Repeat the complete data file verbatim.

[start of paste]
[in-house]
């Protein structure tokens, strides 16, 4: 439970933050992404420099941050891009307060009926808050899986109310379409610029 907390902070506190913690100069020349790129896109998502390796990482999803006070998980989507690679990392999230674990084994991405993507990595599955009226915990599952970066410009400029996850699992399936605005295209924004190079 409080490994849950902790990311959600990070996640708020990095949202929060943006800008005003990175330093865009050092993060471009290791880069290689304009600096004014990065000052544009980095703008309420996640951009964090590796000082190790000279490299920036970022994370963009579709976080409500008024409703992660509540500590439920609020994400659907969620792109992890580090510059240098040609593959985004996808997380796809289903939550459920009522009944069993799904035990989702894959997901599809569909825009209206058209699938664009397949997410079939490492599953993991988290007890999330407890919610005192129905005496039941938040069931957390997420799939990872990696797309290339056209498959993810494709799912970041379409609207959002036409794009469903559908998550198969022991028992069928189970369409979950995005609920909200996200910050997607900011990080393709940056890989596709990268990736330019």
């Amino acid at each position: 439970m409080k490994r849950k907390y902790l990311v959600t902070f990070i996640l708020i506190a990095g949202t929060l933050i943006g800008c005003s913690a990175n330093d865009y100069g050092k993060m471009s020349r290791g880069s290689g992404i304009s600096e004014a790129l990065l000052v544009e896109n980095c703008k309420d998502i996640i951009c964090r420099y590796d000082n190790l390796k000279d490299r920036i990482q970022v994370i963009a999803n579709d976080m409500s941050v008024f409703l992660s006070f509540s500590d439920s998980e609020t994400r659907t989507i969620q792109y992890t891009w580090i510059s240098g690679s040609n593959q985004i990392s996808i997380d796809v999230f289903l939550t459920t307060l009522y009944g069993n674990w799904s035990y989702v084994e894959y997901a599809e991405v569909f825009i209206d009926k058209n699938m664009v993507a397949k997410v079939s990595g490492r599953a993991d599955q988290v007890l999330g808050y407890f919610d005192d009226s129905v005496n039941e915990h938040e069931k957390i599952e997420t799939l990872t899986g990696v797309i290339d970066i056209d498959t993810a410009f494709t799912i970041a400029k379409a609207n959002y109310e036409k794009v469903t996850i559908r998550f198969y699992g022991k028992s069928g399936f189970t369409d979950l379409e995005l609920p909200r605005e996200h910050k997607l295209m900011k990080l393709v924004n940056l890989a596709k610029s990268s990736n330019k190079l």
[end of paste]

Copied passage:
[in-house]
């Protein structure tokens, strides 16, 4: 439970933050992404420099941050891009307060009926808050899986109310379409610029 907390902070506190913690100069020349790129896109998502390796990482999803006070998980989507690679990392999230674990084994991405993507990595599955009226915990599952970066410009400029996850699992399936605005295209924004190079 409080490994849950902790990311959600990070996640708020990095949202929060943006800008005003990175330093865009050092993060471009290791880069290689304009600096004014990065000052544009980095703008309420996640951009964090590796000082190790000279490299920036970022994370963009579709976080409500008024409703992660509540500590439920609020994400659907969620792109992890580090510059240098040609593959985004996808997380796809289903939550459920009522009944069993799904035990989702894959997901599809569909825009209206058209699938664009397949997410079939490492599953993991988290007890999330407890919610005192129905005496039941938040069931957390997420799939990872990696797309290339056209498959993810494709799912970041379409609207959002036409794009469903559908998550198969022991028992069928189970369409979950995005609920909200996200910050997607900011990080393709940056890989596709990268990736330019």
């Amino acid at each position: 439970m409080k490994r849950k907390y902790l990311v959600t902070f990070i996640l708020i506190a990095g949202t929060l933050i943006g800008c005003s913690a990175n330093d865009y100069g050092k993060m471009s020349r290791g880069s290689g992404i304009s600096e004014a790129l990065l000052v544009e896109n980095c703008k309420d998502i996640i951009c964090r420099y590796d000082n190790l390796k000279d490299r920036i990482q970022v994370i963009a999803n579709d976080m409500s941050v008024f409703l992660s006070f509540s500590d439920s998980e609020t994400r659907t989507i969620q792109y992890t891009w580090i510059s240098g690679s040609n593959q985004i990392s996808i997380d796809v999230f289903l939550t459920t307060l009522y009944g069993n674990w799904s035990y989702v084994e894959y997901a599809e991405v569909f825009i209206d009926k058209n699938m664009v993507a397949k997410v079939s990595g490492r599953a993991d599955q988290v007890l999330g808050y407890f919610d005192d009226s129905v005496n039941e915990h938040e069931k957390i599952e997420t799939l990872t899986g990696v797309i290339d970066i056209d498959t993810a410009f494709t799912i970041a400029k379409a609207n959002y109310e036409k794009v469903t996850i559908r998550f198969y699992g022991k028992s069928g399936f189970t369409d979950l379409e995005l609920p909200r605005e996200h910050k997607l295209m900011k990080l393709v924004n940056l890989a596709k610029s990268s990736n330019k190079l």